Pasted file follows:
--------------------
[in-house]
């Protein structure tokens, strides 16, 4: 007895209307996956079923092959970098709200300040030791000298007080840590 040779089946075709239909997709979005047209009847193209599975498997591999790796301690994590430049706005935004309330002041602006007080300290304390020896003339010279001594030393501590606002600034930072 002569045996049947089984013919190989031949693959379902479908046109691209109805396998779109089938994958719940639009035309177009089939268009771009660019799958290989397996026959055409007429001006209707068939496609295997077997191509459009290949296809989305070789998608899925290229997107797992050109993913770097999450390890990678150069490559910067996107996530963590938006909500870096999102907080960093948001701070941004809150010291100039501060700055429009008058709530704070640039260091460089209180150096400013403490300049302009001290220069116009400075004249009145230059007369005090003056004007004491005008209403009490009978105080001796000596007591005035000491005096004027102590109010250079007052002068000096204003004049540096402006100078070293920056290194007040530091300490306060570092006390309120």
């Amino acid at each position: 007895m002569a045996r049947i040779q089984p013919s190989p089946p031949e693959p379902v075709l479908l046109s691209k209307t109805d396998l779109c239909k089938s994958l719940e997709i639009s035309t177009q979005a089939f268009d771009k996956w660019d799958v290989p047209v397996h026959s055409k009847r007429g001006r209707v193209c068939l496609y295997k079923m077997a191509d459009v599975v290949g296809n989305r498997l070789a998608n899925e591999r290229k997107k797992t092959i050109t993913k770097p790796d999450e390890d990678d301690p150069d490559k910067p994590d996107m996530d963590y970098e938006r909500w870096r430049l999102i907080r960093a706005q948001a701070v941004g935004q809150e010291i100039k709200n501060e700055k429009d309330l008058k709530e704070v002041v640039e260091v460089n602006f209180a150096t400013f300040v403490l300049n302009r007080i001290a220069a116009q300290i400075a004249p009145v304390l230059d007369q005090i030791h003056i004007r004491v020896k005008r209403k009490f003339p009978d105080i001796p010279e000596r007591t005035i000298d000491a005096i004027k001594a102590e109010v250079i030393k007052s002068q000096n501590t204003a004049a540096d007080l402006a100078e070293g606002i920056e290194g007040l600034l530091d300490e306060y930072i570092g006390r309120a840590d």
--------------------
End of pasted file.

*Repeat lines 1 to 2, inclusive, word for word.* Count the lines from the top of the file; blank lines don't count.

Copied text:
[in-house]
């Protein structure tokens, strides 16, 4: 007895209307996956079923092959970098709200300040030791000298007080840590 040779089946075709239909997709979005047209009847193209599975498997591999790796301690994590430049706005935004309330002041602006007080300290304390020896003339010279001594030393501590606002600034930072 002569045996049947089984013919190989031949693959379902479908046109691209109805396998779109089938994958719940639009035309177009089939268009771009660019799958290989397996026959055409007429001006209707068939496609295997077997191509459009290949296809989305070789998608899925290229997107797992050109993913770097999450390890990678150069490559910067996107996530963590938006909500870096999102907080960093948001701070941004809150010291100039501060700055429009008058709530704070640039260091460089209180150096400013403490300049302009001290220069116009400075004249009145230059007369005090003056004007004491005008209403009490009978105080001796000596007591005035000491005096004027102590109010250079007052002068000096204003004049540096402006100078070293920056290194007040530091300490306060570092006390309120």